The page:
Recuperating

 

Our progress was limited by the number of cages available for recuperation as well as the time taken to find and bring in the dogs but we estimated that we had caught all but 2 or 3 on the stretch of the beach betwen Palm Beach hotel and the Leybato by the end of our stay.


As always, there were surprises. Following a football match between The Gambia and Senegal there were some riots around Serekunda and we were advised to stay in the hotel and 'keep a low profile' for part of the weekend. On a happier note we were invited to celebrate the Official Birthday of the Queen at the British High Commission!

On Thursday 12 June, after 3 final operations, we dismantled the surgery and sorted out the remaining supplies for the DLS. This was completed on Friday morning before leaving for the return flight home.

The square notch in the left ear for future identificationThere will now be a register of the dogs neutered including their microchip numbers and photos, and a microchip readers left with Dodou and with Dr Ceesay. We hope in future the square notch in the left ear will become a widely recognised sign that the dog has been neutered and vaccinated (similar to the left ear tip of neutered cats). Further proof will be possible by reading the microchip. This should prevent female dogs being mistakenly caught for neutering in the future; and help identify new dogs needing to be neutered. Copies of the enclosed leaflet were distributed as widely as possible to publicize the programme.

Our grateful thanks to all the team who worked so hard, to those who supported the Programme both here and in The Gambia and especially to Dodou who had to juggle the on-going care of the cats as well as this new Programme and to cope with the day-to-day problems of Gambian life. We would also like to thank the Battersea Dogs Home, Bayer, the Mayhew Home, the Beaumont Animals' Hospital, The Gambia Experience, WSPA, the NCDL, Pettrac, and, as always, SPANA, for all their generosity.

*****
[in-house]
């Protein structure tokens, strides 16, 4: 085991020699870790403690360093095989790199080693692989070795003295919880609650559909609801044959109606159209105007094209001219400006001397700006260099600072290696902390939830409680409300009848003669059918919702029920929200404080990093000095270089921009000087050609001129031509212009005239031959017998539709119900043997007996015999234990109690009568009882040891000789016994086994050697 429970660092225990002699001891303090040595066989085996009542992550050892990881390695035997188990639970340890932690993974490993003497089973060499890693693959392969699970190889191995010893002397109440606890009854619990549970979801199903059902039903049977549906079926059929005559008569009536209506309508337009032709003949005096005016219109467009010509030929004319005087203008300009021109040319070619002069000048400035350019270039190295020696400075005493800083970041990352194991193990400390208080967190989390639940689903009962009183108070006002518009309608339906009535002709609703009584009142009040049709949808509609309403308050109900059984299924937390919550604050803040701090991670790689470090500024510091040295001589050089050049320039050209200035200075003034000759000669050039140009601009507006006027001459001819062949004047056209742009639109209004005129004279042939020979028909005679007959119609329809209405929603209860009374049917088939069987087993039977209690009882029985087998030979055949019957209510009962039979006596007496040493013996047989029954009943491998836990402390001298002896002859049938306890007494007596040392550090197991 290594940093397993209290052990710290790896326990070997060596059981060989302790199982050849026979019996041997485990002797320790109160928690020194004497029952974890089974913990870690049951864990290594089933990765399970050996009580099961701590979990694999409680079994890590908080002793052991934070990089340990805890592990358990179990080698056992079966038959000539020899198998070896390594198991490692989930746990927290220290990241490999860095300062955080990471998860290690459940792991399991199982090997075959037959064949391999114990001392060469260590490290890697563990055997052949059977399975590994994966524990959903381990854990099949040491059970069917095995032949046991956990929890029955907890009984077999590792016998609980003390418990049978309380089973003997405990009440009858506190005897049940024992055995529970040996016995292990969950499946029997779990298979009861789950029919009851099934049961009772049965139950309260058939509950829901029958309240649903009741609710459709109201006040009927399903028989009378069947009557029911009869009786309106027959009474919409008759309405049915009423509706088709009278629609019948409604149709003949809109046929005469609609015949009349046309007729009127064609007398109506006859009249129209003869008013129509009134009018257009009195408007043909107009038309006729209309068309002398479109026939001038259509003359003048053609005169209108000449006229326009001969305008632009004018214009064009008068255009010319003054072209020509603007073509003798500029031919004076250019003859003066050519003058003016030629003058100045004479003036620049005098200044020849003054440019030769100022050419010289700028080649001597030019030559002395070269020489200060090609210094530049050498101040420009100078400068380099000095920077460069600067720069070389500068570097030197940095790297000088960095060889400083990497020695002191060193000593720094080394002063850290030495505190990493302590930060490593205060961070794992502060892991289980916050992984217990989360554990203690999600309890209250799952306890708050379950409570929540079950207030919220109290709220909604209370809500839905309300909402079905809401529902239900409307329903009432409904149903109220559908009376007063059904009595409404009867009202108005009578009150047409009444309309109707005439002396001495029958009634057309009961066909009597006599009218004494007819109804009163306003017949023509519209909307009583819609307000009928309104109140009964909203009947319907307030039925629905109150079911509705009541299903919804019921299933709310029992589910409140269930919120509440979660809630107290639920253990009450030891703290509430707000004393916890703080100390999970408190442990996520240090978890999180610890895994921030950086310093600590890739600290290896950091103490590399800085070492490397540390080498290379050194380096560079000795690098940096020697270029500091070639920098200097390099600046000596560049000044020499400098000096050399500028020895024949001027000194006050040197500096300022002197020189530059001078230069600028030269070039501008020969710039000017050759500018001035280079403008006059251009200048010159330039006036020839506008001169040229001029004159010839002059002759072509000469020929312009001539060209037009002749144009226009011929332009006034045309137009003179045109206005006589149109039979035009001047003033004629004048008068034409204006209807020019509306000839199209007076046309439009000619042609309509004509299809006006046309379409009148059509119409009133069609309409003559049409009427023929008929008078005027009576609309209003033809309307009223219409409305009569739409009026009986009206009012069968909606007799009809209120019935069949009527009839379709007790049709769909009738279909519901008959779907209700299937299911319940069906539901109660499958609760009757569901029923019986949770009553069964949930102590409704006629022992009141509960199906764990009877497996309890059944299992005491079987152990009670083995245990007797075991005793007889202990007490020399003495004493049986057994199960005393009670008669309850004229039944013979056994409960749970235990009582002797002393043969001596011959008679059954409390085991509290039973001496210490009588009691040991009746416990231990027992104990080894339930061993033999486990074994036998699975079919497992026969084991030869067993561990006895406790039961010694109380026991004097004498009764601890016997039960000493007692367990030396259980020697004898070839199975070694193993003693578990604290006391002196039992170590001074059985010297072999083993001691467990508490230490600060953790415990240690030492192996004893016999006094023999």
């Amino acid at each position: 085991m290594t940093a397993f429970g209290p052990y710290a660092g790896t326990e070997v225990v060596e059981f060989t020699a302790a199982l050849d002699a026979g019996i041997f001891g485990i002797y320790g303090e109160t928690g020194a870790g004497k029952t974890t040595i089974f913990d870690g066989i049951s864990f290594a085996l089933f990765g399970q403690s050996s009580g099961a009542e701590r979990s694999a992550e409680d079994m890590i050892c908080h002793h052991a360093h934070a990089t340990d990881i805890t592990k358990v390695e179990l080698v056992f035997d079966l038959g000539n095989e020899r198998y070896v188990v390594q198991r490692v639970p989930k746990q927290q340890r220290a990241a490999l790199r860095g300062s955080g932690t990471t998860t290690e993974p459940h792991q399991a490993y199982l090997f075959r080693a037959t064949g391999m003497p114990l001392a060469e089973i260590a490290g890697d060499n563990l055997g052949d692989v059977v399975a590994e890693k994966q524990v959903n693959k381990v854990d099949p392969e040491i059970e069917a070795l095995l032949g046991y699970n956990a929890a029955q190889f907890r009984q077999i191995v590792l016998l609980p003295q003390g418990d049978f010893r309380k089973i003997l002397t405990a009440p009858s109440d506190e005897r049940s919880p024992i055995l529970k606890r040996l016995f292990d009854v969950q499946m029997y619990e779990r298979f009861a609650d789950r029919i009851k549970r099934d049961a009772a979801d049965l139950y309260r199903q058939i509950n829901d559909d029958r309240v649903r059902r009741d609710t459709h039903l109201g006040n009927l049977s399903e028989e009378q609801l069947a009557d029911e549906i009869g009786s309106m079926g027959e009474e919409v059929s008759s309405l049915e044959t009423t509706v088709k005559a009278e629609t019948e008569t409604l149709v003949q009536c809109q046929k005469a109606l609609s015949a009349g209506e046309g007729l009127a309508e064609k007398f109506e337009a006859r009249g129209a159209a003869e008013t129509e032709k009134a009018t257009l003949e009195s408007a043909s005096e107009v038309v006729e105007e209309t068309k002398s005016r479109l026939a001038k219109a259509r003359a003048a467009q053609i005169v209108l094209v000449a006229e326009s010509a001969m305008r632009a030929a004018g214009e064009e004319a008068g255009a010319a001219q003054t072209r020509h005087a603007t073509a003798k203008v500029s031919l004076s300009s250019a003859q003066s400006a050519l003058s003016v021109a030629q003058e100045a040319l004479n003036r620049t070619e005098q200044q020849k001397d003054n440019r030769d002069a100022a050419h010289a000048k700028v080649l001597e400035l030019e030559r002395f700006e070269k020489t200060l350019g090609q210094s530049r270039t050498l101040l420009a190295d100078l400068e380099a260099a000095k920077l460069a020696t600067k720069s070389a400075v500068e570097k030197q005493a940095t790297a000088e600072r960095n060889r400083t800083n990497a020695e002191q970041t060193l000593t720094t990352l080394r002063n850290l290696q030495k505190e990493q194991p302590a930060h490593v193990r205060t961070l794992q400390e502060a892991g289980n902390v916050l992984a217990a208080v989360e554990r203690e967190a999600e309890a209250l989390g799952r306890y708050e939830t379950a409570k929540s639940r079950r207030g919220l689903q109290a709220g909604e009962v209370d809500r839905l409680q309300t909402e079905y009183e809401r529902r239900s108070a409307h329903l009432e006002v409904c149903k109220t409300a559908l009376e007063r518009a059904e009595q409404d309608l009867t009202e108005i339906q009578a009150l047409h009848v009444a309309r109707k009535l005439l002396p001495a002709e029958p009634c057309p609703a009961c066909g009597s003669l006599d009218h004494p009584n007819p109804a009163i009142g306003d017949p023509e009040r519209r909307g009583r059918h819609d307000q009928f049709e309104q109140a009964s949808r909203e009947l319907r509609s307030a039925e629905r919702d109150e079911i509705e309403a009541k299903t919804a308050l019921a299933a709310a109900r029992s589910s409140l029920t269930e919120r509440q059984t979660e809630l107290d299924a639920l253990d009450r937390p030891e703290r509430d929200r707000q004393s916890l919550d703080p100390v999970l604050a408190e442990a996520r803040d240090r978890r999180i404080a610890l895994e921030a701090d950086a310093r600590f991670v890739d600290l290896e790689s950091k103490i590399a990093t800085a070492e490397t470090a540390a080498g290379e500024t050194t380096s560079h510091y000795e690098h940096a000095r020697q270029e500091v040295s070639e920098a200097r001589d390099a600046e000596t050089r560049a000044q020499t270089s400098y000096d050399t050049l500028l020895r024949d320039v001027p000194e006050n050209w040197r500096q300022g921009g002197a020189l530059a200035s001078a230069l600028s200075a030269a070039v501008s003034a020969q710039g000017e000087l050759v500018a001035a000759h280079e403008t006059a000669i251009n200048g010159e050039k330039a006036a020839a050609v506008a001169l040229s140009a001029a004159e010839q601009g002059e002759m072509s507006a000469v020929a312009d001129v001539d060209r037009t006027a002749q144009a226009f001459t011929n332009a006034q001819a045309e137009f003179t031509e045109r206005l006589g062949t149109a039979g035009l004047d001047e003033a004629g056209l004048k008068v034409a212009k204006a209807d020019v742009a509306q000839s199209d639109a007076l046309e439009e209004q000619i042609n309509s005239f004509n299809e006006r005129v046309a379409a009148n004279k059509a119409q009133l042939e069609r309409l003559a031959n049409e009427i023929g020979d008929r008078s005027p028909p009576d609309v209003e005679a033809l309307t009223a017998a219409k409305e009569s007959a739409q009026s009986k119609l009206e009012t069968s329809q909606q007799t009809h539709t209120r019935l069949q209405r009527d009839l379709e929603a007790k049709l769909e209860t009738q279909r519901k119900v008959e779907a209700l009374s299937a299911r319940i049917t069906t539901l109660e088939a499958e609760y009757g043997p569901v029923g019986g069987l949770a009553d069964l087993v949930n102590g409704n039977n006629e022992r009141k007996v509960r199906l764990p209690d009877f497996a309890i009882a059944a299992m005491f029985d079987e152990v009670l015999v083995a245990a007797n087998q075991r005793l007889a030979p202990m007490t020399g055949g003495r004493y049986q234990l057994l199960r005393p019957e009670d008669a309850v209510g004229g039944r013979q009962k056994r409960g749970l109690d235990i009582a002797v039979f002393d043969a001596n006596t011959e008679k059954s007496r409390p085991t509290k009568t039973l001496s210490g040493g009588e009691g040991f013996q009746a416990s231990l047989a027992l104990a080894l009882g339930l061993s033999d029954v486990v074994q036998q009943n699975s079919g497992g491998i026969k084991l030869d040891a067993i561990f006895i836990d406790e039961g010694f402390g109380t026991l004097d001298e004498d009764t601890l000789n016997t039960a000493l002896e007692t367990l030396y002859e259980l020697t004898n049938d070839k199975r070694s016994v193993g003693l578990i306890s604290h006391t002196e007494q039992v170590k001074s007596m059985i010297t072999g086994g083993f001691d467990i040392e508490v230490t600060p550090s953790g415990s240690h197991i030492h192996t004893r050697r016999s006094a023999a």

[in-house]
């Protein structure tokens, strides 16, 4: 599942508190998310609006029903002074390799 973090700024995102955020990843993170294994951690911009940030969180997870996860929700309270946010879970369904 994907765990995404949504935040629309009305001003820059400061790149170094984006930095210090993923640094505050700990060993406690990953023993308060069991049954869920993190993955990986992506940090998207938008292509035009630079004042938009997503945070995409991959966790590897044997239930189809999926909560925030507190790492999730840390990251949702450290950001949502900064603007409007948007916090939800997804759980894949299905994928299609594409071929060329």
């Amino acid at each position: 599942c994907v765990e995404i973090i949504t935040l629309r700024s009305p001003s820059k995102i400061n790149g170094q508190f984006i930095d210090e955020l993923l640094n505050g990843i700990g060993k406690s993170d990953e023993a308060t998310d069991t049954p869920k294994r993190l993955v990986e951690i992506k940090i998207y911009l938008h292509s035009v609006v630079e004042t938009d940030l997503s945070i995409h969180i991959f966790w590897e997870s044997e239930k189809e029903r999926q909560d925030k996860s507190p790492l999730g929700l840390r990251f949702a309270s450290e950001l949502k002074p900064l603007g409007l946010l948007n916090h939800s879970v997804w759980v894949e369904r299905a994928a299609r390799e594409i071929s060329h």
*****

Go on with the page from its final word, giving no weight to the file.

Freedom again!

DESPITE THE GENEROUS SUPPORT FROM MANY SOURCES FOR THE BEACH DOG PROGRAMME WE ARE IN DESPERATE NEED OF DONATIONS TO HELP REPLACE THE FUNDS SPENT BY GambiCats.

 

                                                                                              


NEW MEMBERS OF GambiCats

 We are very pleased to welcome the Scala Restaurant and the Tropic Garden as new members of GambiCats. This bring the number of sites being monitored to 35.

CATS GO HUNGRY DURING SUMMER MONTHS

Cats go hungry during summer months

This year many more hotels were closed and those open in June were like ghost towns. As a result we are trying to feed cats around the Kombo area as all hotels are closed there except for Bungalow Beach. This is in addition to the Palma Rima, Mariatou and Fajara.





ONCE AGAIN THE CATS ARE RELYING ON US FOR AT LEAST ONE MEAL A DAY - PLEASE HELP

BEWARE OF THE REPTILE FARM!

Our attention has been brought to the Reptile Farm operating in the south near Gunjur and Kartung. A visitor reports seeing live kittens in the snake pit and being told by various sources that the owner, a French man, uses kittens and puppies as live food.  We have not been able to check out the story ourselves but would draw your attention to it and hope that any evidence will be given to your tour reps and company, as well as the Gambian Wildlife Department at Abuko.

INFORMATION ABOUT GambiCats

Established as a registered charity in the UK in 1999 Number 1074870

Trustees: Frances Miller, Peter Miller, Margaret Uppal
Address: Parc Llwyd, Aberporth, Cardigan, SA43 2DU, UK
tel: (00 44) 01239 810595
fax: (00 44) 01239 811193
 
email: gambicats@aol.com
website: www.gambicats.org.uk
 
In The Gambia:
 
Coordinator:  Dodou F Bojang
 
Address:  PO Box 2874 Serekunda,
The Gambia
tel: 00 220 9900756
00 220 4462184
 
Assistants: Amadou Fatty,  Alaji Ndong,  Lamin Bojang

If you would like more information about us please complete the form below & return it to:
GambiCats Parc Llwyd, Aberporth, Cardigan, SA43 2DU, UK
tel: (00 44) 01239 810595 fax: (00 44) 01239 811193
email: gambicats@aol.com

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Please send more information       

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REGISTERED CHARITY NO 1074870